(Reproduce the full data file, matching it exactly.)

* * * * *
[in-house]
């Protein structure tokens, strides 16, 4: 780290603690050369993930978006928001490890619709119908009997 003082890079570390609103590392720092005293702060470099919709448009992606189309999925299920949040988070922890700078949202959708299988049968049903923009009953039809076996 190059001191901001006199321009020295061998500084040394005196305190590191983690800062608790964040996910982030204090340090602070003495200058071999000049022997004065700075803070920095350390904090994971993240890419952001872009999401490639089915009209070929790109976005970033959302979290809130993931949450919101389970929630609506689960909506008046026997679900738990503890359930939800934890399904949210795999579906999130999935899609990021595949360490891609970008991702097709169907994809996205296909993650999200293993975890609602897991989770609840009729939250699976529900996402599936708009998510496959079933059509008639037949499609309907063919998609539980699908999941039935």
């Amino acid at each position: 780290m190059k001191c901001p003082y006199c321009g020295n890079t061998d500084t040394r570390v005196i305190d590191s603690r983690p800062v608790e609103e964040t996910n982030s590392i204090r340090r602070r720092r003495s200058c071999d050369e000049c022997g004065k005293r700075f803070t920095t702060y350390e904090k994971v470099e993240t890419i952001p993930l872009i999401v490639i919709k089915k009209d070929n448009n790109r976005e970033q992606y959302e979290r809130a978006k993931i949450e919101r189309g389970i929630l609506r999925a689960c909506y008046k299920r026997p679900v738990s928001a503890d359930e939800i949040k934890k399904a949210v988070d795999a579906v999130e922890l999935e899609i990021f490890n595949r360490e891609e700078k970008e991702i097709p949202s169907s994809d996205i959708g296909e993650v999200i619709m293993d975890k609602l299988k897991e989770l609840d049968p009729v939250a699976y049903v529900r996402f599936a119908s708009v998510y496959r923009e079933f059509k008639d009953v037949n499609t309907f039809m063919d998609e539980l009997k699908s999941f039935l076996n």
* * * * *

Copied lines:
[in-house]
């Protein structure tokens, strides 16, 4: 780290603690050369993930978006928001490890619709119908009997 003082890079570390609103590392720092005293702060470099919709448009992606189309999925299920949040988070922890700078949202959708299988049968049903923009009953039809076996 190059001191901001006199321009020295061998500084040394005196305190590191983690800062608790964040996910982030204090340090602070003495200058071999000049022997004065700075803070920095350390904090994971993240890419952001872009999401490639089915009209070929790109976005970033959302979290809130993931949450919101389970929630609506689960909506008046026997679900738990503890359930939800934890399904949210795999579906999130999935899609990021595949360490891609970008991702097709169907994809996205296909993650999200293993975890609602897991989770609840009729939250699976529900996402599936708009998510496959079933059509008639037949499609309907063919998609539980699908999941039935």
């Amino acid at each position: 780290m190059k001191c901001p003082y006199c321009g020295n890079t061998d500084t040394r570390v005196i305190d590191s603690r983690p800062v608790e609103e964040t996910n982030s590392i204090r340090r602070r720092r003495s200058c071999d050369e000049c022997g004065k005293r700075f803070t920095t702060y350390e904090k994971v470099e993240t890419i952001p993930l872009i999401v490639i919709k089915k009209d070929n448009n790109r976005e970033q992606y959302e979290r809130a978006k993931i949450e919101r189309g389970i929630l609506r999925a689960c909506y008046k299920r026997p679900v738990s928001a503890d359930e939800i949040k934890k399904a949210v988070d795999a579906v999130e922890l999935e899609i990021f490890n595949r360490e891609e700078k970008e991702i097709p949202s169907s994809d996205i959708g296909e993650v999200i619709m293993d975890k609602l299988k897991e989770l609840d049968p009729v939250a699976y049903v529900r996402f599936a119908s708009v998510y496959r923009e079933f059509k008639d009953v037949n499609t309907f039809m063919d998609e539980l009997k699908s999941f039935l076996n």